Medical marijuana’s popularity cuts across party and demographic lines, with the lowest level of support — among Republicans — at a majority 56 percent, according to the poll, which was conducted for the group People United For Medical Marijuana (PUFMM), reports Marc Caputo at The Miami Herald.
Overwhelming support among Democrats and independents brings the overall percentage in favor of the amendment to 70 percent, with just 24 percent opposed, according to the poll.
Medical marijuana seemed to be most popular in the cities of Miami and Orlando. Interestingly, in contrast to some state polls which have shown higher levels of support for medical marijuana among males, white women were among the most likely to back the measure. Also supportive were blacks and Hispanics, two Democratic-leaning groups.These groups could be more likely to turn out to vote in 2014 if medical marijuana is on the ballot, according to the poll.
“Supporters of the proposed amendment are less certain to cast ballots in the 2014 governor’s race,” said David Beattie, pollster for Florida Senator Bill Nelson, a Democrat. Beattie wrote an analysis of the poll of 600 registered voters, taken January 30-February 3 by his firm, Hamilton Campaigns.
“The proposal to allow the medical use of marijuana could provide a message contrast in the governor’s race, heightening its effectiveness as a turnout mechanism,” Beattie said.
Still, Beattie warned, “don’t frame turnout efforts on passage of the ballot initiative in a partisan way.”“The poll numbers were very encouraging,” said Ben Pollara, former fundraiser for Sen. Nelson and also for Hillary Cliinton. “But it’s still a Herculean effort,” said Pollara, who has signed up as PUFMM’s treasurer.
Florida’s Legislature, seemingly frightened to death of anything that places actual power in the hands of voters, have made it very tough to place measures on the ballot by citizen petition. To quality for the 2014 ballot, PUFMM needs the valid signatures of 683,149 Florida voters; estimates for how much that will cost run up to $3.5 million.
PUFMM has only $41,000, and has collected only 100,000 signatures, not all of which are valid. Some were collected as long ago as 2009, and might not still be valid, according to The Miami Herald.
But PUFMM’s Florida director, Kimberly Russell, said the group hopes this new poll and the top-notch campaign strategists on the team could turn things around.
“If we get this on the ballot, we have a great chance of getting this passed,” Russell said. “The more these pass in other states, the more people support it everywhere else.”
Support has increased in the Sunshine State since 2011, when Republican Gov. Rick Scott’s pollster surveyed voters on the issue. Even that poll, taken by Tony Fabrizio, found strong support for medical marijuana, with 57 percent in favor and 38 percent opposed. Gov. Scott opposes medical marijuana, and most anything else with the faintest hint of making any sense.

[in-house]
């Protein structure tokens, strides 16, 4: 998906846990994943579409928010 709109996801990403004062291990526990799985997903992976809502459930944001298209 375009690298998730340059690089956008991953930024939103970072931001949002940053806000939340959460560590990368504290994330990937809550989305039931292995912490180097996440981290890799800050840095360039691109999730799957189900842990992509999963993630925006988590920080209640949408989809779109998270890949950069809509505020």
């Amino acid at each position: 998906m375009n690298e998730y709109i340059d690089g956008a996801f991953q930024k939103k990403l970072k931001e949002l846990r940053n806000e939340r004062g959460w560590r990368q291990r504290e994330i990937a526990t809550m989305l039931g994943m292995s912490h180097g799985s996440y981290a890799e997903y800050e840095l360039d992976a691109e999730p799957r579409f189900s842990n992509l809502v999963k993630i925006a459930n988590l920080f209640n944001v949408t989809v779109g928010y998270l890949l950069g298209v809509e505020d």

Passing a constitutional amendment is tougher in Florida than in many other states, largely due to the 60 percent threshold. Sixty percent? Yes. To amend the state constitution in Florida, a simple 50.1 percent majority isn’t enough; you must have 60 percent.
Florida voters seem to have mixed emotions about overall legalization, as opposed to medical marijuana. A plurality, 49 percent, say pot should remain illegal, while about 40 percent say it should be legalized, the poll shows.
But when asked if marijuana should be “regulated and taxed like alcohol and cigarettes,” 68 percent favored doing that, with 27 percent opposed. Go figure!
An overwhelming 81 percent of voters said doctors should be able to recommend marijuana to patients without fear of arrest or loss of license, while 14 percent were opposed. One of five of those opposed, though, said they’d change their mind and vote yes if a doctor recommended marijuana to a family member suffering from a “serious illness.”
For two years, the Florida House refused to even hear a proposed constitutional amendment that would have allowed citizens to vote on the issue. That plan’s sponsor, Sen. Jeff Clemens (D-Lake Worth), said he plans this week to release a medical marijuana bill in the Legislature — instead of a ballot initiative.
Sen. Clemens said legislators “didn’t like” the proposed constitutional amendment because “it wasn’t specific enough.” He’ll present his medical marijuana bill to the Legislature along with Rep. Katie Edwards (D-Plantation).